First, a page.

"In the first year of Cyrus king of Persia, in order to fulfill the word of The Lord spoken by Jeremiah, The Lord moved the heart of Cyrus king of Persia to make a proclamation throughout his realm and to put it in writing: "This is what Cyrus king of Persia says: "The Lord, The God of heaven, has given me all the kingdoms of the earth and He has appointed me to build a Temple [see Temples] for Him at Jerusalem in Judah. Anyone of his people among you - may his God be with him, and let him go up to Jerusalem in Judah and build The Temple of The Lord, The God of Israel, The God who is in Jerusalem."" (Ezra 1:1-3)
My (Sal) first "real" contact with an Iranian was during college. It was my junior year at UMM when I was an RA and would occassionally chat with her when doing "rounds" (walking around to make sure all the 200 estimated residents in the residencial hall were doing "alright"). She would later become a Christian after giving her life to the Lord (see pesonal savior) before going back to your homeland. Last time I heard about her was months after when a friend told me her family disabbandoned her because she became a Christian.
I would later meet more Iranians/Persians after as I became more aware of this ethnic group/people. I even had a dentist who was married to an Iranian, which she would talk about. I met a UMM student who shared some information of his Iranian background too.
Iran Calls Second Missile Test a Success (Sunday, April 2nd 2006) "The Iranian-made torpedo — called the "Hoot," or "whale" — has a speed of 223 miles per hour, said Gen. Ali Fadavi, deputy head of the Revolutionary Guards' Navy.
That would make it about three or four times faster than a normal torpedo and as fast as the world's known fastest, the Russian-made VA-111 Shkval, developed in 1995. It was not immediately known if the Hoot was based on the Shkval."
2006-Increase Hate Torwards Israel The fate of Iranian Jews "Haroun Yeshaya, longtime chairman of the Jewish Central Committee of Tehran, sent a letter to Iranian President Mahmoud Ahmadinejad regarding his repeated denial of the Holocaust."
2003-Dec: 40,000 + deadly earthquake
"In October 539 BCE, the Persian king Cyrus took Babylon, the ancient capital of an oriental empire covering modern Iraq, Syria, Lebanon, and Israel. In a broader sense, Babylon was the ancient world's capital of scholarship and science. The subject provinces soon recognized Cyrus as their legitimate ruler."
"This is what the LORD says to his anointed, to Cyrus, whose right hand I take hold of to subdue nations before him and to strip kings of their armor, to open doors before him so that gates will not be shut: I will go before you and will level the mountains; I will break down gates of bronze and cut through bars of iron. I will give you the treasures of darkness, riches stored in secret places, so that you may know that I am the LORD, the God of Israel, who summons you by name. For the sake of Jacob my servant, of Israel my chosen, I summon you by name and bestow on you a title of honor, though you do not acknowledge me. I am the LORD, and there is no other; apart from me there is no God. I will strengthen you, though you have not acknowledged me, so that from the rising of the sun to the place of its setting men may know there is none besides me. I am the LORD, and there is no other. I form the light and create darkness, I bring prosperity and create disaster; I, the LORD, do all these things. "You heavens above, rain down righteousness; let the clouds shower it down. Let the earth open wide, let salvation spring up, let righteousness grow with it; I, the LORD, have created it."Isaiah 45:1-8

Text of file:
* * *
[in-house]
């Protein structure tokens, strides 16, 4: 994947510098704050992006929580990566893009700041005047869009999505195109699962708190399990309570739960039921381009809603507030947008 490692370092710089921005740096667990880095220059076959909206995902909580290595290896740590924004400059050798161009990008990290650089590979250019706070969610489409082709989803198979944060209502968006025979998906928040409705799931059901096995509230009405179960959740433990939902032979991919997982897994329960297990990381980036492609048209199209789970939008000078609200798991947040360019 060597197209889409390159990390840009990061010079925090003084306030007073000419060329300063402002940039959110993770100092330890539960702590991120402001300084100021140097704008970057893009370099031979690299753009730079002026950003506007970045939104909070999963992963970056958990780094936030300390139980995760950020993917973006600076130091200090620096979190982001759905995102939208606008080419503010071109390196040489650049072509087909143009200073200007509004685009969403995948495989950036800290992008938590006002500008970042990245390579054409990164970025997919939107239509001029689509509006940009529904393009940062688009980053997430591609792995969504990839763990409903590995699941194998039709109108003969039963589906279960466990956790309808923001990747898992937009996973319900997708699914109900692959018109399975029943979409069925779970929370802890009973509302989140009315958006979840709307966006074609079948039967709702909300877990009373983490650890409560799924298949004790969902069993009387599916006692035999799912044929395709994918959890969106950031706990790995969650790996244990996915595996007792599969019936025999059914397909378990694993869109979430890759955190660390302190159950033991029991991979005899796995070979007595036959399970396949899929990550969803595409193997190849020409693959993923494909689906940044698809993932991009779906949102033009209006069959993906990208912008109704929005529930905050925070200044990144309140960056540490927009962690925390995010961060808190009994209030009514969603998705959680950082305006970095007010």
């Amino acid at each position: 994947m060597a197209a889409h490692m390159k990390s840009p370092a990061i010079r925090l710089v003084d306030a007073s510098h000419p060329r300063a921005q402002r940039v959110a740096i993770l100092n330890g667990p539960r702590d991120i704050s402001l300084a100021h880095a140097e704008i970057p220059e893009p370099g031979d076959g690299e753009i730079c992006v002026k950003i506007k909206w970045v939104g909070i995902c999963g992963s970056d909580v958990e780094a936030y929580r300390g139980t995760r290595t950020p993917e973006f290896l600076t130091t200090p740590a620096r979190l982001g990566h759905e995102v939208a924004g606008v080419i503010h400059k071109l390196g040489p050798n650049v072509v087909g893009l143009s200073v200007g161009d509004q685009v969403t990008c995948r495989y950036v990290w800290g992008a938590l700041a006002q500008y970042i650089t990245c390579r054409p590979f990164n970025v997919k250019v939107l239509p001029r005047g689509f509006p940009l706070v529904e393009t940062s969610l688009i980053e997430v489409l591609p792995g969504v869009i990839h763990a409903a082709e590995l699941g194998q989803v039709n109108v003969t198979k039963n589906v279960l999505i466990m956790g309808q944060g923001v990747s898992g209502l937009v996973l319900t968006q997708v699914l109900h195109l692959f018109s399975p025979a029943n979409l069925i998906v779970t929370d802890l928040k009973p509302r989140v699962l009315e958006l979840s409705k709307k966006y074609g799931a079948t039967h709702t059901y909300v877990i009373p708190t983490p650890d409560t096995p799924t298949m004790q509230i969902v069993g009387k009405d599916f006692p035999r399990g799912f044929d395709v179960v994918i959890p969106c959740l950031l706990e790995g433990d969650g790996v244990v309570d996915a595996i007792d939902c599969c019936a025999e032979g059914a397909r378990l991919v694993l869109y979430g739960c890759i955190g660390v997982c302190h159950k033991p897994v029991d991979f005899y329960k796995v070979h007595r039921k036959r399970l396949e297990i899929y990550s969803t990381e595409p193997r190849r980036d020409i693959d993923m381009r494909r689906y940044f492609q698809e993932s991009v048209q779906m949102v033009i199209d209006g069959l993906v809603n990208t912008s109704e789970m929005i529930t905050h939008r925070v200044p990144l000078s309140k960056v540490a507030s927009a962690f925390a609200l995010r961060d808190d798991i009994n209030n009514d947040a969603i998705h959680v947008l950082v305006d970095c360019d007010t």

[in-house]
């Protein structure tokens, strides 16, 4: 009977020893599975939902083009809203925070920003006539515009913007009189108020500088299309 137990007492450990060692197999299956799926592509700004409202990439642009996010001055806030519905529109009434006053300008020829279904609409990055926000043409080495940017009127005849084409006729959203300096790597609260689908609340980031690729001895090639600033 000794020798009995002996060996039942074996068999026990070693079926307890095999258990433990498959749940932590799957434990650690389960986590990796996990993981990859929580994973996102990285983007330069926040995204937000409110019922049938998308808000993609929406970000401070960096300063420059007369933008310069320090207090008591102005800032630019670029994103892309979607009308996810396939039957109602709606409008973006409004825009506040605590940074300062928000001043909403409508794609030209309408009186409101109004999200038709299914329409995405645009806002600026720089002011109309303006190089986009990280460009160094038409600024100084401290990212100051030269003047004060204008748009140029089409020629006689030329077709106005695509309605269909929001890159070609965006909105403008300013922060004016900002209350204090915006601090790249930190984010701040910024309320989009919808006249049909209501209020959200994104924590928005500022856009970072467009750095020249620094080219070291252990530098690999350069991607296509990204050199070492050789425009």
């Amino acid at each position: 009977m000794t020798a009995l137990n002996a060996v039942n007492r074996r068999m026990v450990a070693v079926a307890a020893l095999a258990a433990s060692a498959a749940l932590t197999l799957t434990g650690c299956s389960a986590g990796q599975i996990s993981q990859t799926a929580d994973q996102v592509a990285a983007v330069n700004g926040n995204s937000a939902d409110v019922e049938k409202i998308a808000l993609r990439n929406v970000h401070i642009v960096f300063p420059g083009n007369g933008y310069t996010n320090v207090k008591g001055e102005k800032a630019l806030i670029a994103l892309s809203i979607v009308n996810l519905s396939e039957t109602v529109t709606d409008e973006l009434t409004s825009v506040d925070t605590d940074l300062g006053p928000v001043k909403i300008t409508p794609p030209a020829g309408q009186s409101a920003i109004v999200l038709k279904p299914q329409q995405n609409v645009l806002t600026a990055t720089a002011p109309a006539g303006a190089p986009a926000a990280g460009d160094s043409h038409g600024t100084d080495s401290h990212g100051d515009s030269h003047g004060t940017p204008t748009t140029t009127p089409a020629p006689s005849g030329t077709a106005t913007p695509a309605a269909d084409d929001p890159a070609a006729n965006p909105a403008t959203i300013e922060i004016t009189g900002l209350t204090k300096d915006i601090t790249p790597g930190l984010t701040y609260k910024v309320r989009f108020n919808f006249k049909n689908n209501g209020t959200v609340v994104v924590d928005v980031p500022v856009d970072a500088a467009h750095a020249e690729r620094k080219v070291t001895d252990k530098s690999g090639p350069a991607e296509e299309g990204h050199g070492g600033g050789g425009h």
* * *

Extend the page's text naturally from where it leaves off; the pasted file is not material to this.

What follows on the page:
*researched this after watching a part of 300, a Warner Brothers Movie on April 20th of 2007
"Xerxes was son of Darius I and Atossa, the daughter of Cyrus the Great (see above).....Invasion of the Greek mainland
Main article: Greco-Persian Wars
Darius left to his son the task of punishing the Athenians, Naxians, and Eretrians for their interference in the Ionian revolt and their defeat of the Persians at Marathon. From 483 BC Xerxes prepared his expedition with great care: A channel was dug through the isthmus of the peninsula of Mount Athos, provisions were stored in the stations on the road through Thrace, two bridges were thrown across the Hellespont. According to Herodotus, Xerxes' first attempt to bridge the Hellespont ended in failure when a storm destroyed the flax and papyrus bridge; Xerxes ordered the Hellespont (the strait itself) whipped three hundred times and had fetters thrown into the water. Xerxes' second attempt to bridge the Hellespont was successful. Xerxes concluded an alliance with Carthage, and thus deprived Greece of the support of the powerful monarchs of Syracuse and Agrigentum. Many smaller Greek states, moreover, took the side of the Persians, especially Thessaly, Thebes, and Argos. Xerxes, with a large fleet and army (Herodotus the Greek historian claimed that there were over 2,000,000 soldiers), set out in the spring of 480 BC from Sardis. Xerxes was victorious during the initial battles. At the Battle of Thermopylae, a small force of warriors, led by King Leonidas, resisted the much larger Persian forces, but were ultimately defeated. After Thermopylae, Athens was conquered, and the Athenians and Spartans were driven back to their last line of defense at the Isthmus of Corinth and in the Saronic Gulf. At Artemisium, the battle was indecisive as large storms had destroyed ships from the Greek side. The battle was also stopped prematurely as the Greeks learned news of the defeat at Thermopylae and retreated. But Xerxes was induced by the message of Themistocles (against the advice of Artemisia of Halicarnassus) to attack the Greek fleet under unfavourable conditions, rather than sending a part of his ships to the Peloponnesus and awaiting the dissolution of the Greek armies. The Battle of Salamis (September 29, 480 BC) was won by the Athenians. Although the loss was a setback it was not a disaster and Xerxes set up a winter camp in Thessaly. Due to unrest in Babylon Xerxes was forced to send his army home to prevent a revolt leaving behind an army in Greece under Mardonius who was defeated the following year at Plataea in 479 BC. The defeat of the Persians at Mycale roused the Greek cities of Asia" In the Bible "Xerxes is also believed by some scholars to be Ahasuerus, the King in the biblical Book of Esther, though some Jewish scholars are skeptical about this.